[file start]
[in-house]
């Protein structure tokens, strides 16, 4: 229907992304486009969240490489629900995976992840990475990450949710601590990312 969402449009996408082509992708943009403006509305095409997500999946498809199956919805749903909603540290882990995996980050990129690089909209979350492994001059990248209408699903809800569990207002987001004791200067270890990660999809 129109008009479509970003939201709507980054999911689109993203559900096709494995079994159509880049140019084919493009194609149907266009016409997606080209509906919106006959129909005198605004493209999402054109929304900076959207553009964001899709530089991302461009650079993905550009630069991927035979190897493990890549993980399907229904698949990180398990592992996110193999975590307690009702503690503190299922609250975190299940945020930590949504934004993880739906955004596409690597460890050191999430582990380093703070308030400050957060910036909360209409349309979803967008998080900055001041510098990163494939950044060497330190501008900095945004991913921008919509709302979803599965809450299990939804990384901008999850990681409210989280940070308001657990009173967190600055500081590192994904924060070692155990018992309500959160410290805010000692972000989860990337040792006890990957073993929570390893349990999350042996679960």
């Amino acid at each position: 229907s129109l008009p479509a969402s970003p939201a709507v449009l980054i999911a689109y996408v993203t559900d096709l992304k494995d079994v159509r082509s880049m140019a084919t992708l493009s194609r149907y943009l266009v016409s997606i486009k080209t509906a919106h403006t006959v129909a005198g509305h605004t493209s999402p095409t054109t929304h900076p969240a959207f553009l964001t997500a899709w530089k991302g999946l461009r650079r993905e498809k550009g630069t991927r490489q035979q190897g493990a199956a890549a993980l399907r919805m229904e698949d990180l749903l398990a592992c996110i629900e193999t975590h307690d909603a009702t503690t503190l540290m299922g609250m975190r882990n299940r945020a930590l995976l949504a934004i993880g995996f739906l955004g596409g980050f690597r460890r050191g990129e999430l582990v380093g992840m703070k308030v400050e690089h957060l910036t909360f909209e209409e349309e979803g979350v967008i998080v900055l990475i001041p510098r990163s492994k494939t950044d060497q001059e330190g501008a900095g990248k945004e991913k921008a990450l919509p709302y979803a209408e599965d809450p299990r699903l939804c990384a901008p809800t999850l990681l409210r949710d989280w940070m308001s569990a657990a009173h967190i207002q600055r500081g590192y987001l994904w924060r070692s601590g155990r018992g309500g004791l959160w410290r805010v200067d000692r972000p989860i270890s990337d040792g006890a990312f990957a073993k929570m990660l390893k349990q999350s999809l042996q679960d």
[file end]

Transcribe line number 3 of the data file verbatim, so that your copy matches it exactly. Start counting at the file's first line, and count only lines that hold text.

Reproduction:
């Amino acid at each position: 229907s129109l008009p479509a969402s970003p939201a709507v449009l980054i999911a689109y996408v993203t559900d096709l992304k494995d079994v159509r082509s880049m140019a084919t992708l493009s194609r149907y943009l266009v016409s997606i486009k080209t509906a919106h403006t006959v129909a005198g509305h605004t493209s999402p095409t054109t929304h900076p969240a959207f553009l964001t997500a899709w530089k991302g999946l461009r650079r993905e498809k550009g630069t991927r490489q035979q190897g493990a199956a890549a993980l399907r919805m229904e698949d990180l749903l398990a592992c996110i629900e193999t975590h307690d909603a009702t503690t503190l540290m299922g609250m975190r882990n299940r945020a930590l995976l949504a934004i993880g995996f739906l955004g596409g980050f690597r460890r050191g990129e999430l582990v380093g992840m703070k308030v400050e690089h957060l910036t909360f909209e209409e349309e979803g979350v967008i998080v900055l990475i001041p510098r990163s492994k494939t950044d060497q001059e330190g501008a900095g990248k945004e991913k921008a990450l919509p709302y979803a209408e599965d809450p299990r699903l939804c990384a901008p809800t999850l990681l409210r949710d989280w940070m308001s569990a657990a009173h967190i207002q600055r500081g590192y987001l994904w924060r070692s601590g155990r018992g309500g004791l959160w410290r805010v200067d000692r972000p989860i270890s990337d040792g006890a990312f990957a073993k929570m990660l390893k349990q999350s999809l042996q679960d």